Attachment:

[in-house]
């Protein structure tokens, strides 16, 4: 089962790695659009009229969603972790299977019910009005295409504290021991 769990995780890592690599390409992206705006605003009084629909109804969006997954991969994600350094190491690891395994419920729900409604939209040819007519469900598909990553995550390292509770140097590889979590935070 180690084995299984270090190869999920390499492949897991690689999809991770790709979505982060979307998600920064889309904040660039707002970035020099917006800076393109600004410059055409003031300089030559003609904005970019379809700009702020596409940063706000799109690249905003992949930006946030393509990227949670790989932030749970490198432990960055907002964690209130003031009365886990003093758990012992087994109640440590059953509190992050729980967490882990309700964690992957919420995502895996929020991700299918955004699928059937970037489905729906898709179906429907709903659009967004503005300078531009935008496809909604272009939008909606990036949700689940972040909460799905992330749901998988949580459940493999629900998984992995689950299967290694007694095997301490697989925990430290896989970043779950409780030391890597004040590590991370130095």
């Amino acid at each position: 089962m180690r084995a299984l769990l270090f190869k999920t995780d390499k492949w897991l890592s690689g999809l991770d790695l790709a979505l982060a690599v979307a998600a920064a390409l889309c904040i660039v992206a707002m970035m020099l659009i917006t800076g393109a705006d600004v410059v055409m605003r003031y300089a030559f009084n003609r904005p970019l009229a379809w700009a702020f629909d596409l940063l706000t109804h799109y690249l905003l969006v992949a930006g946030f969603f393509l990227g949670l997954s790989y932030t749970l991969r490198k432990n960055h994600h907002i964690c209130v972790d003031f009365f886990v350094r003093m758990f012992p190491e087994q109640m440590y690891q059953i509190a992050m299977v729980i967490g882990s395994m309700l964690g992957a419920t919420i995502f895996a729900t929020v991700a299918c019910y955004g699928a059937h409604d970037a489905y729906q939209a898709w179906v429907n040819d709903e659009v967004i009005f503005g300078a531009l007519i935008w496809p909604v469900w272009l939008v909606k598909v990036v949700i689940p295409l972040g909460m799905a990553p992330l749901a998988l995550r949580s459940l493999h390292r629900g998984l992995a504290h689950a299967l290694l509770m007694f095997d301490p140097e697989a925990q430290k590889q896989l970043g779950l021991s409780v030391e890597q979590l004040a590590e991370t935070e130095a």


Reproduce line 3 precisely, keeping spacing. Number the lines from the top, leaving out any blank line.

């Amino acid at each position: 089962m180690r084995a299984l769990l270090f190869k999920t995780d390499k492949w897991l890592s690689g999809l991770d790695l790709a979505l982060a690599v979307a998600a920064a390409l889309c904040i660039v992206a707002m970035m020099l659009i917006t800076g393109a705006d600004v410059v055409m605003r003031y300089a030559f009084n003609r904005p970019l009229a379809w700009a702020f629909d596409l940063l706000t109804h799109y690249l905003l969006v992949a930006g946030f969603f393509l990227g949670l997954s790989y932030t749970l991969r490198k432990n960055h994600h907002i964690c209130v972790d003031f009365f886990v350094r003093m758990f012992p190491e087994q109640m440590y690891q059953i509190a992050m299977v729980i967490g882990s395994m309700l964690g992957a419920t919420i995502f895996a729900t929020v991700a299918c019910y955004g699928a059937h409604d970037a489905y729906q939209a898709w179906v429907n040819d709903e659009v967004i009005f503005g300078a531009l007519i935008w496809p909604v469900w272009l939008v909606k598909v990036v949700i689940p295409l972040g909460m799905a990553p992330l749901a998988l995550r949580s459940l493999h390292r629900g998984l992995a504290h689950a299967l290694l509770m007694f095997d301490p140097e697989a925990q430290k590889q896989l970043g779950l021991s409780v030391e890597q979590l004040a590590e991370t935070e130095a």